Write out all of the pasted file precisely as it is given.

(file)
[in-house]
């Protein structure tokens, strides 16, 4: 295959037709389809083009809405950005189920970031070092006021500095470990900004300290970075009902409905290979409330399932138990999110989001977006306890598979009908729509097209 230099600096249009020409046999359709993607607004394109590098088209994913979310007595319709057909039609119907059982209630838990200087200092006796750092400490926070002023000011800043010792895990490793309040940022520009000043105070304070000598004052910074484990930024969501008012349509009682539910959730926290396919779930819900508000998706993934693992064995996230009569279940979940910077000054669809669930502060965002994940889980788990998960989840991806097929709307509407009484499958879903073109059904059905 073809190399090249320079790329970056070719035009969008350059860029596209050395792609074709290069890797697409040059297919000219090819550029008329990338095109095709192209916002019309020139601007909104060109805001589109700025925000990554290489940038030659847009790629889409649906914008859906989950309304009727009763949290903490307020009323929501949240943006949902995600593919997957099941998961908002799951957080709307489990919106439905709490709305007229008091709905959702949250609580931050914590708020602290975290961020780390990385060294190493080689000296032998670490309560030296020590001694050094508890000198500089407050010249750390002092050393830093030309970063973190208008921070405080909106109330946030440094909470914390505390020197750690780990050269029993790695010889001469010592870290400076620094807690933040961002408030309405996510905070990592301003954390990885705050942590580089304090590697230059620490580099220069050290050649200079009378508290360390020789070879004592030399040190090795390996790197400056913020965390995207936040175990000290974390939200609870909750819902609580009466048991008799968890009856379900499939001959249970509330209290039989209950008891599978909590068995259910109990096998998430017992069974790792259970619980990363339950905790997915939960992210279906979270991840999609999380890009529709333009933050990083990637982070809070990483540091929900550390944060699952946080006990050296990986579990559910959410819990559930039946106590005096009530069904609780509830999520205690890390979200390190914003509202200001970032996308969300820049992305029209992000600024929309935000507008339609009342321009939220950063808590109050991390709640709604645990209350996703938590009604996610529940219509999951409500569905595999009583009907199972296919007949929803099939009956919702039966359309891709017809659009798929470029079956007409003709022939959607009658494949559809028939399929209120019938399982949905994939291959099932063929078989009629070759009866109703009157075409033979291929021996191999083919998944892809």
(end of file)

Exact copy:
[in-house]
């Protein structure tokens, strides 16, 4: 295959037709389809083009809405950005189920970031070092006021500095470990900004300290970075009902409905290979409330399932138990999110989001977006306890598979009908729509097209 230099600096249009020409046999359709993607607004394109590098088209994913979310007595319709057909039609119907059982209630838990200087200092006796750092400490926070002023000011800043010792895990490793309040940022520009000043105070304070000598004052910074484990930024969501008012349509009682539910959730926290396919779930819900508000998706993934693992064995996230009569279940979940910077000054669809669930502060965002994940889980788990998960989840991806097929709307509407009484499958879903073109059904059905 073809190399090249320079790329970056070719035009969008350059860029596209050395792609074709290069890797697409040059297919000219090819550029008329990338095109095709192209916002019309020139601007909104060109805001589109700025925000990554290489940038030659847009790629889409649906914008859906989950309304009727009763949290903490307020009323929501949240943006949902995600593919997957099941998961908002799951957080709307489990919106439905709490709305007229008091709905959702949250609580931050914590708020602290975290961020780390990385060294190493080689000296032998670490309560030296020590001694050094508890000198500089407050010249750390002092050393830093030309970063973190208008921070405080909106109330946030440094909470914390505390020197750690780990050269029993790695010889001469010592870290400076620094807690933040961002408030309405996510905070990592301003954390990885705050942590580089304090590697230059620490580099220069050290050649200079009378508290360390020789070879004592030399040190090795390996790197400056913020965390995207936040175990000290974390939200609870909750819902609580009466048991008799968890009856379900499939001959249970509330209290039989209950008891599978909590068995259910109990096998998430017992069974790792259970619980990363339950905790997915939960992210279906979270991840999609999380890009529709333009933050990083990637982070809070990483540091929900550390944060699952946080006990050296990986579990559910959410819990559930039946106590005096009530069904609780509830999520205690890390979200390190914003509202200001970032996308969300820049992305029209992000600024929309935000507008339609009342321009939220950063808590109050991390709640709604645990209350996703938590009604996610529940219509999951409500569905595999009583009907199972296919007949929803099939009956919702039966359309891709017809659009798929470029079956007409003709022939959607009658494949559809028939399929209120019938399982949905994939291959099932063929078989009629070759009866109703009157075409033979291929021996191999083919998944892809």